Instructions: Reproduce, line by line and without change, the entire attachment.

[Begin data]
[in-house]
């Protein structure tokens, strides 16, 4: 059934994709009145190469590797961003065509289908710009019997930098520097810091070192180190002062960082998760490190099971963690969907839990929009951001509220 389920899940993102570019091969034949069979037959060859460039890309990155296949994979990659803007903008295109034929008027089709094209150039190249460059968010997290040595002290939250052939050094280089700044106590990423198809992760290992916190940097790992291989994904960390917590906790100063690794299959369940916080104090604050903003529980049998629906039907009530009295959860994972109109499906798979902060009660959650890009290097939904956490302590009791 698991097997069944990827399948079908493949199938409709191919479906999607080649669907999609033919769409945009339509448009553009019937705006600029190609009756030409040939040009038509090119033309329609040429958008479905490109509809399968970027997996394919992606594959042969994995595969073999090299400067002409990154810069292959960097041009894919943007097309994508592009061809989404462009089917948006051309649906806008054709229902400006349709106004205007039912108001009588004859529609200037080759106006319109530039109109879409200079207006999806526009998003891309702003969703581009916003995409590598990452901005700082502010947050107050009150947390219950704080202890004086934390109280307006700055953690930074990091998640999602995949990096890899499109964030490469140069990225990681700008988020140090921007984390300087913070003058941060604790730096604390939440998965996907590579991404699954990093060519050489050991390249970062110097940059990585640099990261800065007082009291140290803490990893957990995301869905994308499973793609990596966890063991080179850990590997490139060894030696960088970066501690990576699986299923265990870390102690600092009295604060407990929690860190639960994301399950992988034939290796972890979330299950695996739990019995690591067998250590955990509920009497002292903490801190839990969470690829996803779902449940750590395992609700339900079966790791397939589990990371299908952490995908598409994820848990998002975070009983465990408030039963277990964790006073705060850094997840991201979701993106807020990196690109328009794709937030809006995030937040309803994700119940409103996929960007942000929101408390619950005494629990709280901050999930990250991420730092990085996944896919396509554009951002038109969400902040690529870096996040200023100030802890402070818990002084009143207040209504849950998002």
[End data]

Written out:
[in-house]
């Protein structure tokens, strides 16, 4: 059934994709009145190469590797961003065509289908710009019997930098520097810091070192180190002062960082998760490190099971963690969907839990929009951001509220 389920899940993102570019091969034949069979037959060859460039890309990155296949994979990659803007903008295109034929008027089709094209150039190249460059968010997290040595002290939250052939050094280089700044106590990423198809992760290992916190940097790992291989994904960390917590906790100063690794299959369940916080104090604050903003529980049998629906039907009530009295959860994972109109499906798979902060009660959650890009290097939904956490302590009791 698991097997069944990827399948079908493949199938409709191919479906999607080649669907999609033919769409945009339509448009553009019937705006600029190609009756030409040939040009038509090119033309329609040429958008479905490109509809399968970027997996394919992606594959042969994995595969073999090299400067002409990154810069292959960097041009894919943007097309994508592009061809989404462009089917948006051309649906806008054709229902400006349709106004205007039912108001009588004859529609200037080759106006319109530039109109879409200079207006999806526009998003891309702003969703581009916003995409590598990452901005700082502010947050107050009150947390219950704080202890004086934390109280307006700055953690930074990091998640999602995949990096890899499109964030490469140069990225990681700008988020140090921007984390300087913070003058941060604790730096604390939440998965996907590579991404699954990093060519050489050991390249970062110097940059990585640099990261800065007082009291140290803490990893957990995301869905994308499973793609990596966890063991080179850990590997490139060894030696960088970066501690990576699986299923265990870390102690600092009295604060407990929690860190639960994301399950992988034939290796972890979330299950695996739990019995690591067998250590955990509920009497002292903490801190839990969470690829996803779902449940750590395992609700339900079966790791397939589990990371299908952490995908598409994820848990998002975070009983465990408030039963277990964790006073705060850094997840991201979701993106807020990196690109328009794709937030809006995030937040309803994700119940409103996929960007942000929101408390619950005494629990709280901050999930990250991420730092990085996944896919396509554009951002038109969400902040690529870096996040200023100030802890402070818990002084009143207040209504849950998002």